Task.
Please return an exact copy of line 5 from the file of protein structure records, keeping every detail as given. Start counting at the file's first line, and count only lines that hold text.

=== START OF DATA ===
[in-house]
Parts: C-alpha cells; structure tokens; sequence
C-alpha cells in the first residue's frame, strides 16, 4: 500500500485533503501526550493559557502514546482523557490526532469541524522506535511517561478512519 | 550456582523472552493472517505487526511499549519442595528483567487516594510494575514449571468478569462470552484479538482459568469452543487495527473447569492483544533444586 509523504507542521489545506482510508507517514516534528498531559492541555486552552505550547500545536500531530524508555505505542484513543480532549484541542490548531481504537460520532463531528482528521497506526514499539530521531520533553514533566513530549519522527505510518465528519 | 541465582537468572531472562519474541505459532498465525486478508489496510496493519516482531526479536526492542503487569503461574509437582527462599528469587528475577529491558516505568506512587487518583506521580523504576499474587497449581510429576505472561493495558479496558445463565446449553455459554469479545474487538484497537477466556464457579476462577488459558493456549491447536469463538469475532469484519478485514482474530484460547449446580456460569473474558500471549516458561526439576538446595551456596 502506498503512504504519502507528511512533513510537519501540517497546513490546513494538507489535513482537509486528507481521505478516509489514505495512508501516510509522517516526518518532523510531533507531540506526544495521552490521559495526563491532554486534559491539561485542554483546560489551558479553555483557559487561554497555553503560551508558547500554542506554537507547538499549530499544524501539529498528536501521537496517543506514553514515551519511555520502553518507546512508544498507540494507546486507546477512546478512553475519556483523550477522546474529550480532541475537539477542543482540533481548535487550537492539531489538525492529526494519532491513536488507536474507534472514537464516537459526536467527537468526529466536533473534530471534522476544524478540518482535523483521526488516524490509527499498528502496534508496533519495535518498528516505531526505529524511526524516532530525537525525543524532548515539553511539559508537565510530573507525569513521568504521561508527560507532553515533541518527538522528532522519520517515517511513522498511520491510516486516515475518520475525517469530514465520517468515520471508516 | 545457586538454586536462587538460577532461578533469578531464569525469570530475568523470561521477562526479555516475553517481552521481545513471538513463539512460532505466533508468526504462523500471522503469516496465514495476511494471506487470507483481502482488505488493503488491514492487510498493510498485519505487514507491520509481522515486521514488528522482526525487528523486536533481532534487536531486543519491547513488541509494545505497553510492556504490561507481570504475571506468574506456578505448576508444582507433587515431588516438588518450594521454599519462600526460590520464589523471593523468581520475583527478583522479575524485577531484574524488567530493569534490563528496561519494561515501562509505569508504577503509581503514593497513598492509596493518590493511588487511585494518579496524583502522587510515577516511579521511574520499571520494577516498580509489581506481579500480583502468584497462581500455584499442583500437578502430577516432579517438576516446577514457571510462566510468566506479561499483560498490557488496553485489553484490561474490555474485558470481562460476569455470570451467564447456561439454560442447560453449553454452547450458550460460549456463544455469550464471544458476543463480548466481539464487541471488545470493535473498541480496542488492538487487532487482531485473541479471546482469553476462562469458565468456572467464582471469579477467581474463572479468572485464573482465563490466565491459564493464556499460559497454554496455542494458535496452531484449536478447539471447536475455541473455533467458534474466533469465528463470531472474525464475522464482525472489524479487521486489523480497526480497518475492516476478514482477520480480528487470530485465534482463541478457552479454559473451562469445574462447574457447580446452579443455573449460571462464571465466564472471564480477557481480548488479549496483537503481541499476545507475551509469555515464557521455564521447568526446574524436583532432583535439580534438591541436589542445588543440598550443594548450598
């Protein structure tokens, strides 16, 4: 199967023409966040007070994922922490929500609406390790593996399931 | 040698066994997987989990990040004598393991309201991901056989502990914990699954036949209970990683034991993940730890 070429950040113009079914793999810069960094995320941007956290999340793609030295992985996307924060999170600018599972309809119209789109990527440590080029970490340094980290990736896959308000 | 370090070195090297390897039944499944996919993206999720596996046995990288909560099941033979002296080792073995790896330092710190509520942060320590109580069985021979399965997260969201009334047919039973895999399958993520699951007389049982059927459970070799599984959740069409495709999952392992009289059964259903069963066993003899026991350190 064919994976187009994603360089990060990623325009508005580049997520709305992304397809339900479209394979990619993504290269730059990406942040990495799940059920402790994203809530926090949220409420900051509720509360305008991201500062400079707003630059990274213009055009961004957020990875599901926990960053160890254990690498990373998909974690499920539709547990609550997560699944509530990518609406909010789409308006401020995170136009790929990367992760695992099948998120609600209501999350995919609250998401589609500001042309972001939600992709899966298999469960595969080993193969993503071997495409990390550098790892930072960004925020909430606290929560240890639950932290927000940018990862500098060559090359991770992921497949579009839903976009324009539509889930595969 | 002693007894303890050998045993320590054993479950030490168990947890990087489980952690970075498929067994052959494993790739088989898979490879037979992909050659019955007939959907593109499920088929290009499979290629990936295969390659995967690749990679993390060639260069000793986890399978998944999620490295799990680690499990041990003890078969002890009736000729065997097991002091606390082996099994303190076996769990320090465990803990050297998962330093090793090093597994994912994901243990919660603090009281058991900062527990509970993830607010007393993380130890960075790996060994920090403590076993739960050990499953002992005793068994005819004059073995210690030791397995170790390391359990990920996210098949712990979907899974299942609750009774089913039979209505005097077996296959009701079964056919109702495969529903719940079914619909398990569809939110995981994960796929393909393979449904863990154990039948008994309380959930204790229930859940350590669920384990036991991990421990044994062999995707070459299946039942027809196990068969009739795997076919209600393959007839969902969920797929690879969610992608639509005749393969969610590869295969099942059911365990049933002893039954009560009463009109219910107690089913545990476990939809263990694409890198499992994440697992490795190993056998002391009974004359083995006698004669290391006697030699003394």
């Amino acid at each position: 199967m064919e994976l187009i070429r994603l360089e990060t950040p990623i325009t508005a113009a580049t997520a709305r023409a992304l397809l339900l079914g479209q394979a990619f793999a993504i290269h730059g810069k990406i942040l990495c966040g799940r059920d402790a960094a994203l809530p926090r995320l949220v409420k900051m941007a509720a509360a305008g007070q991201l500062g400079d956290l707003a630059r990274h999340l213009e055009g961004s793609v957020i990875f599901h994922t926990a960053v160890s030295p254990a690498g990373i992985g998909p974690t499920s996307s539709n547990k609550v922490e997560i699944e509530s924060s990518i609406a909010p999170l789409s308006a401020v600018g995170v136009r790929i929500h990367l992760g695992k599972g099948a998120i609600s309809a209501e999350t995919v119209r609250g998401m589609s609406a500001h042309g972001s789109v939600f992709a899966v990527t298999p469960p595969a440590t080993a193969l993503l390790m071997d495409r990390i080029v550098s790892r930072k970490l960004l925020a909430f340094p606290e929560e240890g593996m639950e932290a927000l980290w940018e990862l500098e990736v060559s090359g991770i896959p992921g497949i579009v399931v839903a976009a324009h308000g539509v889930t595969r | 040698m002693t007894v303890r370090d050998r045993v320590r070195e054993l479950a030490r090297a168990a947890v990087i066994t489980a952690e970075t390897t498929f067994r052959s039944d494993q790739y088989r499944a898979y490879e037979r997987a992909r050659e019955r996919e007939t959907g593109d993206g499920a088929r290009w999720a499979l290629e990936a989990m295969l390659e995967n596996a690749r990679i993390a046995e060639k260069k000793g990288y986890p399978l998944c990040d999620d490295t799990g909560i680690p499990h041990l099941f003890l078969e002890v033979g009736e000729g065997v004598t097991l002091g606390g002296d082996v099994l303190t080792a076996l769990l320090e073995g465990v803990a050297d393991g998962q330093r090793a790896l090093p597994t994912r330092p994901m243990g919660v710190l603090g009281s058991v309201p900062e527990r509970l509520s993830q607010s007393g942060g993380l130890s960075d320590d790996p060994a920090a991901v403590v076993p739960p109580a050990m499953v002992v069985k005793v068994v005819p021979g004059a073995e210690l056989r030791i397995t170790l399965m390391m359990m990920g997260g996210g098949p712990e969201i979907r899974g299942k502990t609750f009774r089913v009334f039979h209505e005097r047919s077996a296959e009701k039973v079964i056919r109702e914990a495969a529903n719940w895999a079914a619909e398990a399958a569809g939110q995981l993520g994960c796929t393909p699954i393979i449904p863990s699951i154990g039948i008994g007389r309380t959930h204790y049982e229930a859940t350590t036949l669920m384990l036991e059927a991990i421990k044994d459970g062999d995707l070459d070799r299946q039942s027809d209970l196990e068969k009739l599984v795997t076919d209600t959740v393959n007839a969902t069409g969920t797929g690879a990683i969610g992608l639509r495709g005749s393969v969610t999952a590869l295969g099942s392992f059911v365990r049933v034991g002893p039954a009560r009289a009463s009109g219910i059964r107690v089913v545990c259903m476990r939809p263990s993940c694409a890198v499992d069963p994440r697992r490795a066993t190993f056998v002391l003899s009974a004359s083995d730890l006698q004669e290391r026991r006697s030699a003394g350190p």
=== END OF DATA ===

């Amino acid at each position: 199967m064919e994976l187009i070429r994603l360089e990060t950040p990623i325009t508005a113009a580049t997520a709305r023409a992304l397809l339900l079914g479209q394979a990619f793999a993504i290269h730059g810069k990406i942040l990495c966040g799940r059920d402790a960094a994203l809530p926090r995320l949220v409420k900051m941007a509720a509360a305008g007070q991201l500062g400079d956290l707003a630059r990274h999340l213009e055009g961004s793609v957020i990875f599901h994922t926990a960053v160890s030295p254990a690498g990373i992985g998909p974690t499920s996307s539709n547990k609550v922490e997560i699944e509530s924060s990518i609406a909010p999170l789409s308006a401020v600018g995170v136009r790929i929500h990367l992760g695992k599972g099948a998120i609600s309809a209501e999350t995919v119209r609250g998401m589609s609406a500001h042309g972001s789109v939600f992709a899966v990527t298999p469960p595969a440590t080993a193969l993503l390790m071997d495409r990390i080029v550098s790892r930072k970490l960004l925020a909430f340094p606290e929560e240890g593996m639950e932290a927000l980290w940018e990862l500098e990736v060559s090359g991770i896959p992921g497949i579009v399931v839903a976009a324009h308000g539509v889930t595969r | 040698m002693t007894v303890r370090d050998r045993v320590r070195e054993l479950a030490r090297a168990a947890v990087i066994t489980a952690e970075t390897t498929f067994r052959s039944d494993q790739y088989r499944a898979y490879e037979r997987a992909r050659e019955r996919e007939t959907g593109d993206g499920a088929r290009w999720a499979l290629e990936a989990m295969l390659e995967n596996a690749r990679i993390a046995e060639k260069k000793g990288y986890p399978l998944c990040d999620d490295t799990g909560i680690p499990h041990l099941f003890l078969e002890v033979g009736e000729g065997v004598t097991l002091g606390g002296d082996v099994l303190t080792a076996l769990l320090e073995g465990v803990a050297d393991g998962q330093r090793a790896l090093p597994t994912r330092p994901m243990g919660v710190l603090g009281s058991v309201p900062e527990r509970l509520s993830q607010s007393g942060g993380l130890s960075d320590d790996p060994a920090a991901v403590v076993p739960p109580a050990m499953v002992v069985k005793v068994v005819p021979g004059a073995e210690l056989r030791i397995t170790l399965m390391m359990m990920g997260g996210g098949p712990e969201i979907r899974g299942k502990t609750f009774r089913v009334f039979h209505e005097r047919s077996a296959e009701k039973v079964i056919r109702e914990a495969a529903n719940w895999a079914a619909e398990a399958a569809g939110q995981l993520g994960c796929t393909p699954i393979i449904p863990s699951i154990g039948i008994g007389r309380t959930h204790y049982e229930a859940t350590t036949l669920m384990l036991e059927a991990i421990k044994d459970g062999d995707l070459d070799r299946q039942s027809d209970l196990e068969k009739l599984v795997t076919d209600t959740v393959n007839a969902t069409g969920t797929g690879a990683i969610g992608l639509r495709g005749s393969v969610t999952a590869l295969g099942s392992f059911v365990r049933v034991g002893p039954a009560r009289a009463s009109g219910i059964r107690v089913v545990c259903m476990r939809p263990s993940c694409a890198v499992d069963p994440r697992r490795a066993t190993f056998v002391l003899s009974a004359s083995d730890l006698q004669e290391r026991r006697s030699a003394g350190p």